A suicide bomb attack on an education center in Kabul has killed at least 25 people, most of whom are believed to be young women, in the latest sign of the deteriorating security situation in the Afghan capital.
The explosion took place on Friday at the Kaaj education center, in a predominantly Hazara neighborhood – an ethnic minority group that has long faced oppression.
Students were taking a practice university entrance exam at 7:30 a.m., local time (11 p.m. ET) when the blast first took place, Kabul Police Spokesman Khalid Zadran told CNN.
In addition to those killed, at least 56 people were injured, according to reports from hospitals.
The humanitarian organization EMERGENCY said their surgical center received 22 patients, including 20 women, according to a statement by the group Friday. Two of those patients have died.
“The victims are all between 18 and 25 years old, and most of them were in the classroom to take an exam. One person was already dead on arrival and another died after being admitted,” the statement said.
Earlier, Abdu Ghayas Momand, a doctor from Ali Jinnah Hospital, said at least 23 people had been killed and 36 others injured and received by his facility.
There has been no claim of responsibility for the attack.
Taiba Mehtarkhil, an eyewitness, told CNN many of the casualties were young women. She had gone to the center to look for her friend after she heard news of the attack and was confronted with scenes of chaos and despair, she said.
“I saw parents, other members of the families of the Kaaj students, screaming and running up and down,” she said. “Some were trying to get emergency medical attention to their loved ones and some others were looking for their sons and daughters. I saw around 20 killed and many more wounded with my own eyes.”
Mehtarkhil’s friend survived the attack as she was running late and hadn’t reached the classroom when the blast occurred, she said.
Another eyewitness, a 20-year-old who did not want to be named for security reasons, told CNN she was about 20 steps from the gate when the explosion threw her to the ground.
“When I got inside, I saw many of my classmates in blood. I found out that the explosion had happened inside my classroom,” she said, through tears.
“I was in a state of shock. I was just screaming my friends’ names and searching for them. I found some of them alive, but not my closest friend who was 19, and the most intelligent girl in our class,” she said.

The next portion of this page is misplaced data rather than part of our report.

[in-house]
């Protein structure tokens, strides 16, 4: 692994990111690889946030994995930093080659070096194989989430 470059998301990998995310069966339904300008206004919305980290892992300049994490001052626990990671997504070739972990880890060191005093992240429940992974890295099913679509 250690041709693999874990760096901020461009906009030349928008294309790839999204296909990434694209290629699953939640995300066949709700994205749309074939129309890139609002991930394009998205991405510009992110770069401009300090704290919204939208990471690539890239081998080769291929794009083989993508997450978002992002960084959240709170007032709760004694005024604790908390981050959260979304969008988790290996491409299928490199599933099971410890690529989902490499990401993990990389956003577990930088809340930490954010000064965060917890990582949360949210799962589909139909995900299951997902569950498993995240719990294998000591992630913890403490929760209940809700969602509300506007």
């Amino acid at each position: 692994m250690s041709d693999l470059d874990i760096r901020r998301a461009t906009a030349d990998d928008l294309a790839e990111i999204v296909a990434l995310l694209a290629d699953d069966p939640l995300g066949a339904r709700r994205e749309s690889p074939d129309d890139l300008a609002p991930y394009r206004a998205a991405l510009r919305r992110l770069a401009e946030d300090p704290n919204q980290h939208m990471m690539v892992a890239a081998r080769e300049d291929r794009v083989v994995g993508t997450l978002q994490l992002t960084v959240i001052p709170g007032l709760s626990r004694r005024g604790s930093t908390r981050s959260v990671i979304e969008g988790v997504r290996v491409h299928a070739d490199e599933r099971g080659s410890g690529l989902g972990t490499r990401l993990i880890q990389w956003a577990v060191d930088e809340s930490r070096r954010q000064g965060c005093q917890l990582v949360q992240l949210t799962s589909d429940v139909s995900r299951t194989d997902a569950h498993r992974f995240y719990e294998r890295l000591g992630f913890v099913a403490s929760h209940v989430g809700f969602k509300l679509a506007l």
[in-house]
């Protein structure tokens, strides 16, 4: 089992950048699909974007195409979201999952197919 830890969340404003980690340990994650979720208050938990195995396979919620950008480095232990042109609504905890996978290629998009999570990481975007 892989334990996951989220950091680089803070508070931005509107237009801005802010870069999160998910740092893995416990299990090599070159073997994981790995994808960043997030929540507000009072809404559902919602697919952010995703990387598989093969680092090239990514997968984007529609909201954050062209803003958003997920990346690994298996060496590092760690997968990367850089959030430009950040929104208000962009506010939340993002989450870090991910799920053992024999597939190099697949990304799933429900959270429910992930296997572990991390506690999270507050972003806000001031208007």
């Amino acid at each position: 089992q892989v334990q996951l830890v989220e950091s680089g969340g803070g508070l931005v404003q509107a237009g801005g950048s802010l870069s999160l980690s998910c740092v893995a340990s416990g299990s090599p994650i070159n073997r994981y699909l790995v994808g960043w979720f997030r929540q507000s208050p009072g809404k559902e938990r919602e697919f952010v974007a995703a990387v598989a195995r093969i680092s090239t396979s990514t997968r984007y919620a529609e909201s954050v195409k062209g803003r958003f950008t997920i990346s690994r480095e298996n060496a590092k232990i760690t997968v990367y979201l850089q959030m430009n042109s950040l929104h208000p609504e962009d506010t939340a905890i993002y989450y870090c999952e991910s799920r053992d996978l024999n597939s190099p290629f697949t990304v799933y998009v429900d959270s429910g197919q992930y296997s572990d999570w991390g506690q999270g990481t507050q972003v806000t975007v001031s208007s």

Her classroom is the largest in the center and normally fits about 500 male and female students, she said.
“It is horrible, I am still in shock, it feels like a nightmare. It killed many of my dearest friends and classmates. I want the world not to treat this as another news piece. I want the world to know the pain we are going through right now. I am totally devastated,” she said.
Taliban spokesman Zabiullah Mujahid condemned the attack in a tweet Friday.
“The Islamic Emirate of Afghanistan calls the attack on Kaj training center in the 13th district of Kabul a big crime, strongly condemns it, and expresses deepest sympathy to the families of the victims of this incident.”
“Serious measures will be taken to find and punish the perpetrators,” he added.
UNICEF said it was “appalled by the horrific attack” in a tweet Friday.
“This heinous act claimed the lives of dozens of adolescent girls and boys and severely injured many more,” it said. “Violence in or around education establishments is never acceptable. Such places must be havens of peace where children can learn, be with friends, and feel safe as they build skills for their futures.”
The United States said it “strongly condemned the attack” in a statement on Twitter.
“Targeting a room full of students taking exams is shameful; all students should be able to pursue an education in peace and without fear,” the Chargé d’Affaires of the US Mission to Afghanistan wrote.
Pakistan’s prime minister, Shehbaz Sharif, condemned the attack, tweeting: “Deeply grieved at the loss of young lives in a horrific suicide attack at a learning center in Kabul. Words can’t express this sheer barbarism. We send our deepest condolences & most sincere sympathies to the bereaved families & people of Afghanistan.”
The UN special rapporteur for human rights in Afghanistan, Richard Bennett, also denounced the bombing.
“I condemn today’s horrific attack on students at Kaaj Academy,” Bennett tweeted with the hashtag #studentsnotargets. “Onslaught on education for Hazaras & Shia must end. Stop attacks on Afghanistan’s future, stop int’l crimes.
Bennett said the center had been crammed with students “full of hope for a brighter future.”
“Afghanistan’s future depends on stopping international crimes, holding perpetrators to account and educating youth,” he added.
Since the Taliban took control of Afghanistan in August 2021, there have been multiple attacks against the Hazara community.
The Islamic State of Khorasan Province has claimed responsibility for 13 attacks against the Hazaras and been linked to three more that have killed and injured at least 700 people, according to Human Rights Watch.
“The Taliban authorities have done little to protect these communities from suicide bombings and other unlawful attacks or to provide necessary medical care and other assistance to victims and their families,” the report added.
A string of attacks in Kabul have claimed dozens of lives in recent weeks.
Earlier this month, two Russian embassy employees were among six people killed in a suicide blast near the Russian embassy, and in August, an explosion at a mosque during evening prayers killed 21 people and injured 33 more.
This is a breaking news story. More to come.
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